Fatal Storms End Drought in Some Parts of California
By Joseph Serna and Shelby Grad
A week of powerful storms in Northern California has significantly eased the state's water shortage, with a large swath of the state emerging from drought conditions, officials said Thursday.
The numbers underscore what officials have been saying for several months about the drought. As a series of storms have hit Northern California this winter, the drought picture there is easing, but is still more of a factor in Southern California and the Central Valley.
According to the U.S. Drought Monitor, well over 30 percent of the state is no longer in a drought. Last week, that number was 18 percent.
This week's drought monitor map shows no drought conditions through a huge swath of Northern California, but serious water woes to the south. The most severe drought remains in parts of Los Angeles, Ventura and Santa Barbara counties.
The storms drenched the Bay Area and created blizzard conditions in parts of the Sierra Nevada over the last week. The storms dramatically boosted the Sierra snowpack _ a key source of water for California _ to 158 percent of normal and made a significant dent in the state's six-year drought.
But the weather systems also left a path of destruction. The storms likely caused at least four deaths.
Since Oct. 1, total precipitation in the Sierra Nevada has been soaring at rates similar to the wettest winters in the modern record: 1982-83 in the northern and central Sierra and 1968-69 in the southern Sierra.
Lake Shasta, the state's largest reservoir and a major source of water for San Joaquin Valley agriculture, is 81 percent full and releasing water to create more storage room. Oroville, which supplies the State Water Project, is nearly three-quarters full.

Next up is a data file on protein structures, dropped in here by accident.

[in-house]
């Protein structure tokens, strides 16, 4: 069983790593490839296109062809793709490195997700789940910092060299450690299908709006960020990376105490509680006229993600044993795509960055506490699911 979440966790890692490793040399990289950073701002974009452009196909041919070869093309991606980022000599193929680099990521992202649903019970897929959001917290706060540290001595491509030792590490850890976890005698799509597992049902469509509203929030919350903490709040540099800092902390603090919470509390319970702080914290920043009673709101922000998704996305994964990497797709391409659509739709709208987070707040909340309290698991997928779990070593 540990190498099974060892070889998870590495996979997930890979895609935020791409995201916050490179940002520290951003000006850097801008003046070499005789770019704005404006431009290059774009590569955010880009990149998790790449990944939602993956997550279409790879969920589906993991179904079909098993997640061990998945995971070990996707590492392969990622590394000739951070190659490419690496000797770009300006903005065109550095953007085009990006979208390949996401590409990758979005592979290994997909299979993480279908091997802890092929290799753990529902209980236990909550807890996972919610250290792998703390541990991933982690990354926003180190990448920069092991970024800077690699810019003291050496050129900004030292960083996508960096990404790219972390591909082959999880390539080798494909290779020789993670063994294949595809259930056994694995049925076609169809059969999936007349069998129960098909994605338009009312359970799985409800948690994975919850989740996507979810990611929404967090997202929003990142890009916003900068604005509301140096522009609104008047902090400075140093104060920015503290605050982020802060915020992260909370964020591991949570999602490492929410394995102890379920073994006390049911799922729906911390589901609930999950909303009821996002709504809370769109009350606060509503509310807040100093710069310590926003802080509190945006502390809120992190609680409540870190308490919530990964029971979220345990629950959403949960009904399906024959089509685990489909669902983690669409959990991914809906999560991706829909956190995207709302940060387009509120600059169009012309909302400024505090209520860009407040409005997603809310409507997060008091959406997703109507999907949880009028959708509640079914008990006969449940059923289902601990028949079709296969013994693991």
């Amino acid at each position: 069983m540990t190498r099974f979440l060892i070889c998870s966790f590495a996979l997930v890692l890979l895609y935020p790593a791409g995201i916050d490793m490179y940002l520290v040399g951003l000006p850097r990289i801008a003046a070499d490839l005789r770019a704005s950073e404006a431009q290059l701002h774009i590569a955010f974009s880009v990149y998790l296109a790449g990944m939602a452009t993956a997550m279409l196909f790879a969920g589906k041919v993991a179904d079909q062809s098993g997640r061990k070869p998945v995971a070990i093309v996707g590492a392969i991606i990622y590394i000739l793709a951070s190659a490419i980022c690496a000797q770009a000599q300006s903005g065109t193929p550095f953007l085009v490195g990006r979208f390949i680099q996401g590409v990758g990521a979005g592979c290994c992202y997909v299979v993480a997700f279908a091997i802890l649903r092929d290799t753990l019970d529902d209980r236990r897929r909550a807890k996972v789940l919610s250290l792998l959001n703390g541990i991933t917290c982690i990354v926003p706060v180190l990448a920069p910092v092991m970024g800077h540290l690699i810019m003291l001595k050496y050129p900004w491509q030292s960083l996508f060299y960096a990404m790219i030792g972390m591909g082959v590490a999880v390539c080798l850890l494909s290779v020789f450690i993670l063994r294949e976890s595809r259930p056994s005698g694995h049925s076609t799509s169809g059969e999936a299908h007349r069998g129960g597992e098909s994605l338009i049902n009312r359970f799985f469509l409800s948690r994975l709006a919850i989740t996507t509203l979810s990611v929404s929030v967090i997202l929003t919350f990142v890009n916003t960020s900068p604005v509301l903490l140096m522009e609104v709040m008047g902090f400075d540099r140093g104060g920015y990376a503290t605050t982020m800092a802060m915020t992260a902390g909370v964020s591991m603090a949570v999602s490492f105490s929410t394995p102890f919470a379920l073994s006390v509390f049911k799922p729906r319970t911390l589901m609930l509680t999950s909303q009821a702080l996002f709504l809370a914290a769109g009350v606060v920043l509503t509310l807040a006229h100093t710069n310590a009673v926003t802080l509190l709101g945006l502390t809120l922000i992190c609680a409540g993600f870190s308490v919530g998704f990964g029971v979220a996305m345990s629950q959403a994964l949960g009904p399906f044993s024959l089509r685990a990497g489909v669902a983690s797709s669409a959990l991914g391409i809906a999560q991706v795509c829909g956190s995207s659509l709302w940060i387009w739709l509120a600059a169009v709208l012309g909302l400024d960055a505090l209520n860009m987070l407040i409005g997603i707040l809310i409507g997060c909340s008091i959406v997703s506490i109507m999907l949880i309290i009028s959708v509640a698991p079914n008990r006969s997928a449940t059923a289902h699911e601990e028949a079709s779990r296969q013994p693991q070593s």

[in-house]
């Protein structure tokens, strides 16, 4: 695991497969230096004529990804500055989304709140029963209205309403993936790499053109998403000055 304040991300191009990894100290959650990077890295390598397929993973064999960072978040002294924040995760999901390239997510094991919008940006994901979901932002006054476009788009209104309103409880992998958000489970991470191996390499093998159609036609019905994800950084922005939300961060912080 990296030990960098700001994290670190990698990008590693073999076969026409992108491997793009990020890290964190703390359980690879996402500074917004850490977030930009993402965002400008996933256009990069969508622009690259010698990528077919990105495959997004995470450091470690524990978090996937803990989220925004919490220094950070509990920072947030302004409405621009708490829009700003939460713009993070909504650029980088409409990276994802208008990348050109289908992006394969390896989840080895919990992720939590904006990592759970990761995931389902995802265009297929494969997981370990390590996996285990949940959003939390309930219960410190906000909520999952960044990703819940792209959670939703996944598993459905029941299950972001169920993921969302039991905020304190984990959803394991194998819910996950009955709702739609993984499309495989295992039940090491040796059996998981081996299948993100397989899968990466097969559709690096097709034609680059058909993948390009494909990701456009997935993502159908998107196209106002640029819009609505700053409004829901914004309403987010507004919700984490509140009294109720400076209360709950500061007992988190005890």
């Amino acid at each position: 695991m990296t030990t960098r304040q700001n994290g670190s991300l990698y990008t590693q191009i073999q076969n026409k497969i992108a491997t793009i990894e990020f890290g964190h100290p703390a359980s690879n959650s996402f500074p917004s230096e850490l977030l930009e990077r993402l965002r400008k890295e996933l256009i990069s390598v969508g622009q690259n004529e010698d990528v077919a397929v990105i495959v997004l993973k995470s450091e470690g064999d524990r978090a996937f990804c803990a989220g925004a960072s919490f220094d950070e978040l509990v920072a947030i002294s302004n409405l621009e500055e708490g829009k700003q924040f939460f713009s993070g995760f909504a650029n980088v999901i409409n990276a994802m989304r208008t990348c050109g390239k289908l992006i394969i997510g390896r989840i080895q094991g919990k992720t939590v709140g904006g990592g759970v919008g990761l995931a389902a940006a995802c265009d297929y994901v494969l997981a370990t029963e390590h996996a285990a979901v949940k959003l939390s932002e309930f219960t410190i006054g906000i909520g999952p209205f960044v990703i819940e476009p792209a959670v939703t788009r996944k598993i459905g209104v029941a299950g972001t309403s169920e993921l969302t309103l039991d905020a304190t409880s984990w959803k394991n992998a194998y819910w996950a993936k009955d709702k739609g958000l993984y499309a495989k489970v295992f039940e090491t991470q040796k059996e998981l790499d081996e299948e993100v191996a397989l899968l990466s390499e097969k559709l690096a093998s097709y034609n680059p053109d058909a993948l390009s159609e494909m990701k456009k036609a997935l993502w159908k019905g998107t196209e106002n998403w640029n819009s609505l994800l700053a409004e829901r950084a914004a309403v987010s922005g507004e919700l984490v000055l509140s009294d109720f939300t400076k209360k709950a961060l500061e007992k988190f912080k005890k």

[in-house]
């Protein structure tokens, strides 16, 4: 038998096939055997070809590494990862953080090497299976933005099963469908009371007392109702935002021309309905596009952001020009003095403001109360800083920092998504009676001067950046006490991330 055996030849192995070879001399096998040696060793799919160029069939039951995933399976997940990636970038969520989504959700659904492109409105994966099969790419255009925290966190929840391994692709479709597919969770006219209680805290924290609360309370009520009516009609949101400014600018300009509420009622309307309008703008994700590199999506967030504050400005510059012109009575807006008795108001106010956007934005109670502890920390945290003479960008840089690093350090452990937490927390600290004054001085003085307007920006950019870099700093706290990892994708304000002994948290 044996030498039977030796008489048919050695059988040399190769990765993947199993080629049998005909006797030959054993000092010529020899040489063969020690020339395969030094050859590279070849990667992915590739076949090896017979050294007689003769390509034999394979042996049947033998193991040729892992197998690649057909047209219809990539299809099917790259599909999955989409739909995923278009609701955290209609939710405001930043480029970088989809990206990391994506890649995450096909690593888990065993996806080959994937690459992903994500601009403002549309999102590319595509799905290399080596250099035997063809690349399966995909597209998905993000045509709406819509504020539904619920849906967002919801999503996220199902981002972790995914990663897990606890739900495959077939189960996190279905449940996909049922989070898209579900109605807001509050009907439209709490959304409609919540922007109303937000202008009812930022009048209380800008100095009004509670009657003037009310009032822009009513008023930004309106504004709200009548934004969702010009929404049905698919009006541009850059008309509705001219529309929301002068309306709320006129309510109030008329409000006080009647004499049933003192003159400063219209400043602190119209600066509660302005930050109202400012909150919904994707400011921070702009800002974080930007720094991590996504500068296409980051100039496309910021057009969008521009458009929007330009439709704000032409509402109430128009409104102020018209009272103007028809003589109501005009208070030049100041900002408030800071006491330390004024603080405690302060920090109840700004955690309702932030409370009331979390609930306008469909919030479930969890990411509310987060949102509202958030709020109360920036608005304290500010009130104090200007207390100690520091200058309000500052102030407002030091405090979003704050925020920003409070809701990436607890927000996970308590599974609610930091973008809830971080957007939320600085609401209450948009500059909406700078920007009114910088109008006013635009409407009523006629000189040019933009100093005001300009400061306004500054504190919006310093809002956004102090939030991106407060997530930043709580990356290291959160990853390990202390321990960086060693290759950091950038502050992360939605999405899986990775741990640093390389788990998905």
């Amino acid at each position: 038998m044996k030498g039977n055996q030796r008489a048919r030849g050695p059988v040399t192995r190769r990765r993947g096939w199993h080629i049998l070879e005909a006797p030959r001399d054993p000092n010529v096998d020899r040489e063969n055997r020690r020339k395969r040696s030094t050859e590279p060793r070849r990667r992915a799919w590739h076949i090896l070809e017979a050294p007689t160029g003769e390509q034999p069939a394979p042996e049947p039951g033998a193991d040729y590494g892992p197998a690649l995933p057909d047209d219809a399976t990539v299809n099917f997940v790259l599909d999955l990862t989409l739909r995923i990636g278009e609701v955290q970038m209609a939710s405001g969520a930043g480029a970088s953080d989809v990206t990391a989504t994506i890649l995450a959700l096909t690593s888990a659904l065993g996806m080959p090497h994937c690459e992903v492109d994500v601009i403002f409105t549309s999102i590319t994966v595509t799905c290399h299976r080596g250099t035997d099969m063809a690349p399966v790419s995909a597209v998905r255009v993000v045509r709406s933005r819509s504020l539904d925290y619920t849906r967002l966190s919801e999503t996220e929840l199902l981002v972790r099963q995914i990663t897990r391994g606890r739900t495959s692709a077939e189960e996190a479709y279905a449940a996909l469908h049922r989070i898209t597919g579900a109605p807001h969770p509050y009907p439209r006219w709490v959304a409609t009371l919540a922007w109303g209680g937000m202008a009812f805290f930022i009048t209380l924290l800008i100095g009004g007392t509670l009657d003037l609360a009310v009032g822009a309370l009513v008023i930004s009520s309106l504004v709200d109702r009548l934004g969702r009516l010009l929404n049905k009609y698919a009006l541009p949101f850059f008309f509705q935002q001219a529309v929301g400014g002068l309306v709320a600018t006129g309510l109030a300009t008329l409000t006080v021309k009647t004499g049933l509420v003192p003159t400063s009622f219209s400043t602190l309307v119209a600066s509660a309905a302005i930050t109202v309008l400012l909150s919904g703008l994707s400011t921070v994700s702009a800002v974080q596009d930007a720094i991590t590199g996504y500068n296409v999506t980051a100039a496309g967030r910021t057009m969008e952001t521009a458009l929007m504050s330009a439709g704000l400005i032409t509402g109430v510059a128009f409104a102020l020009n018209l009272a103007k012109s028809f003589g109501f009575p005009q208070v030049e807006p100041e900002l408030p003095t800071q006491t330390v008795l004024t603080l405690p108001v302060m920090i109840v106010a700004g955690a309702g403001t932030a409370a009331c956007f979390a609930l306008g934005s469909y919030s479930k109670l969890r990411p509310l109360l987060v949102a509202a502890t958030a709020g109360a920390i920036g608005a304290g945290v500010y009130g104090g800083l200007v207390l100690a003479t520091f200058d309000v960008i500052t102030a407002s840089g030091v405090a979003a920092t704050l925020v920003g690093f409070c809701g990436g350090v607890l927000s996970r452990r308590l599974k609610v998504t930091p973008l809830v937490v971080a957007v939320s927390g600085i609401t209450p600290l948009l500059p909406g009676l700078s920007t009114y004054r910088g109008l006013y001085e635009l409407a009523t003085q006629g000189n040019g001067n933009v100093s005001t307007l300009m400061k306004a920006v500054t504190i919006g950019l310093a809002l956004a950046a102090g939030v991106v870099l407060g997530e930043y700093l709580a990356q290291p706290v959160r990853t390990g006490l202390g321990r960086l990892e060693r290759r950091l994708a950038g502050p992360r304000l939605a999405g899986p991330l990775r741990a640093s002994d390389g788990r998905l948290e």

In much of Southern California, the dry autumn has given way to above-average rainfall that is helping replenish local groundwater basins that typically provide roughly a third of the region's water supply.
Numerous Northern California and Nevada rivers flooded, forcing thousands to flee their homes. While the storms were beginning to taper off Wednesday, officials said they are still on high alert.
"The ground is saturated," said Edan Weishahn, a meteorologist in the National Weather Service's Reno office. "They can't handle any more water, so any more we get, it's all runoff into the streets."
In Guerneville in Sonoma County, the Russian River flooded from the combination of melting snow and more than 12 inches of rain that have fallen since early last week across the region. Hundreds of Sonoma County residents were displaced as the waters peaked at 37.7 feet, said Jennifer Larocque, a spokeswoman for Sonoma County's Transportation and Public Works department.
The last time the Russian River eclipsed that level was during a major storm that began on New Year's Eve 2005 and sent rain onto the Rose Parade in Southern California days later.
In Sacramento, a tornado ripped across a suburb for about half a mile early Wednesday morning, damaging trees and homes but not injuring anyone.
In the northern Sierra Nevada, where some peaks have received 12 feet of snow in a week, residents were told to stay indoors Wednesday as heavy snowfall was again expected overnight. In Washoe County on the Nevada side of Lake Tahoe, a "snow emergency" was declared for the first time in a decade, and residents were told to stay inside, the National Weather Service said.
"We haven't had a break between our very wet weather that we got early this week and another round of precipitation we had last night. At this point, it just seems like they're all running together," Weishahn said.
(c)2017 Los Angeles Times